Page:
There are many reasons why people visit Pompano Beach. Often referred to as the “Heart of the Gold Coast,” this Florida city just north of Fort Lauderdale boasts beautiful beaches, marinas, and even a coral reef to see, plus numerous shipwrecks and other dive sites to venture through.
But there’s another reason to make that trek. Much has changed in Pompano Beach‘s landscape in the past few years with the invigoration of the city’s economy and public spaces. New developments, such as the Pompano Beach Fishing Village, add to the entertainment options and the city’s dining scene has also changed — and for the better.
Like other South Florida destinations, Pompano Beach‘s greatest asset is its diversity – and its food scene is unapologetic about it, bursting with multicultural talent to be found in equal measures at long-running mainstays like Cafe Maxx with its unique fusion of global fare, or buzz-worthy newcomers such as the Le Vie Lebanese, an eatery that leads you to believe that you are breaking bread in the middle of an Arabian desert.
Beach House Pompano is type of eatery you should go to with family and friends, order as many dishes from the menu as you can, try different creative cocktails, and stay longer than you’d planned, enjoying its live music and rooftop seating with panoramic oceanfront views. Located at the Pompano Beach Fishing Pier, this new eatery’s decor is inspired by surf culture around the world, a mix of Polynesian paddles, teak tables, chairs, and bar stools, around which guests congregate to enjoy the bounty South Florida has to offer. The kitchen dishes out a daily selection of burgers like the vegetarian OhMyGoodness with mushrooms, red pepper jalapeño jam, and arugula ($20), taco options such as the Costa Rican shrimp tacos topped with slaw and fresh grilled mango ($15), and a list of sandwiches that includes the crispy fresh catch, sold at market price. An assortment of beach bites are also featured in the form of short rib sliders with brisket and ground chuck ($15), smoked trout dip ($14), and BBQ wings ($12), or you can opt for a main course of shrimp and grits with ham, corn mayo, and asparagus in light Creole sauce ($27), and lobster and shrimp pappardelle pasta ($34).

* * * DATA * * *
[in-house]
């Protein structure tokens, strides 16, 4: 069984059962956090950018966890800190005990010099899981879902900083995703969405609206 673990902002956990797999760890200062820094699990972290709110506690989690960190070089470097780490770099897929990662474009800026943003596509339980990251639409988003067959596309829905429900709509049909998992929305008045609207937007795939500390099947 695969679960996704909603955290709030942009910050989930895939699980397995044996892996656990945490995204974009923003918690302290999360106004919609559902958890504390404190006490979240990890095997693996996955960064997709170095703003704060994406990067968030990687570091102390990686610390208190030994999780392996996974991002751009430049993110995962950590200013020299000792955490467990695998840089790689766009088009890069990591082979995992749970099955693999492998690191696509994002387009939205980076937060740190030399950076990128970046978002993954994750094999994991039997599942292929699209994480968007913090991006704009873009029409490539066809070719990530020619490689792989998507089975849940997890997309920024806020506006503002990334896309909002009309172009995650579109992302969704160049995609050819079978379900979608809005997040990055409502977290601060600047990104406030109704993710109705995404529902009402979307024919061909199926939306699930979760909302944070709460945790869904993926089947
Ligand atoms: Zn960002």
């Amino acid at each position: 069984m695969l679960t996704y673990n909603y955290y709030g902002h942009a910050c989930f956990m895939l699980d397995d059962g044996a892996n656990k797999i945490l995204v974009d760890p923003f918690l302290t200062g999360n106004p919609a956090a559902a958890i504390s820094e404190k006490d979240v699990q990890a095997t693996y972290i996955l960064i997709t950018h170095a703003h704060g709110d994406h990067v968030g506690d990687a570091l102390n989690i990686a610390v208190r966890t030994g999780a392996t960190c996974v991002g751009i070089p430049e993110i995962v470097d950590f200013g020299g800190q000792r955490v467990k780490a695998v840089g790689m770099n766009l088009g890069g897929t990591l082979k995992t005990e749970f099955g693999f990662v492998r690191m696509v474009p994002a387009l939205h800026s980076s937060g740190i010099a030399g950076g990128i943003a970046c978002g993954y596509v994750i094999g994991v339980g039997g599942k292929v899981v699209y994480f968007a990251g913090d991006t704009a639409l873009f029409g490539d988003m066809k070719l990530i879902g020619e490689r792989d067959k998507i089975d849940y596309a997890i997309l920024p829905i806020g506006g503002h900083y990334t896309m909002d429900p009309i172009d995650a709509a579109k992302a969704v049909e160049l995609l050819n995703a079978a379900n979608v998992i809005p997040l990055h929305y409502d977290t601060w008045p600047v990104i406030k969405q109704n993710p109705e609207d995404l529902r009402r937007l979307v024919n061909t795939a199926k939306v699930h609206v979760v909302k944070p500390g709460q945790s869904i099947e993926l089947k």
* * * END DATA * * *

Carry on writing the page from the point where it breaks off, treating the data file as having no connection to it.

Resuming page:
Nineteen-eighty-four. That’s the year Oliver Saucy and partner Darrel Broek came together to helm this fine dining establishment on Atlantic Boulevard, which has been going strong ever since. What elevates it to another level entirely is its chef’s background. Saucy spent his childhood in Germany before moving to the New York and he’s taken influences of his time training there, combined it with the elements of South Florida gastronomy, and added his own heritage to it. His freedom to do whatever he wants under an “inventive American concept” results in a unique fusion of global cuisines, reconvened on elegant dishes like caviar pie ($11) and banana-lime grilled shrimp with sweet mash, tropical fruit salsa, and plantains ($20). His signature composition also shines in main courses of sundried tomato and basil brown butter poured over duck and smoked mozzarella ravioli ($26), molten brie-crusted petite filet mignon served with spaghetti squash ($51), and crusted lamb chops spiked with candied pumpkin seed and goat cheese ($60). The wine list of more than 300 options and signature desserts are also part of what keeps South Floridians coming back. Chocolate oreo pretzel bar with dulce de leche and pumpkin cheesecake ($10 each) are must-tries. In addition to its dinner service, the restaurant also offers Sunday brunch, wine tastings, and a roster of cooking classes.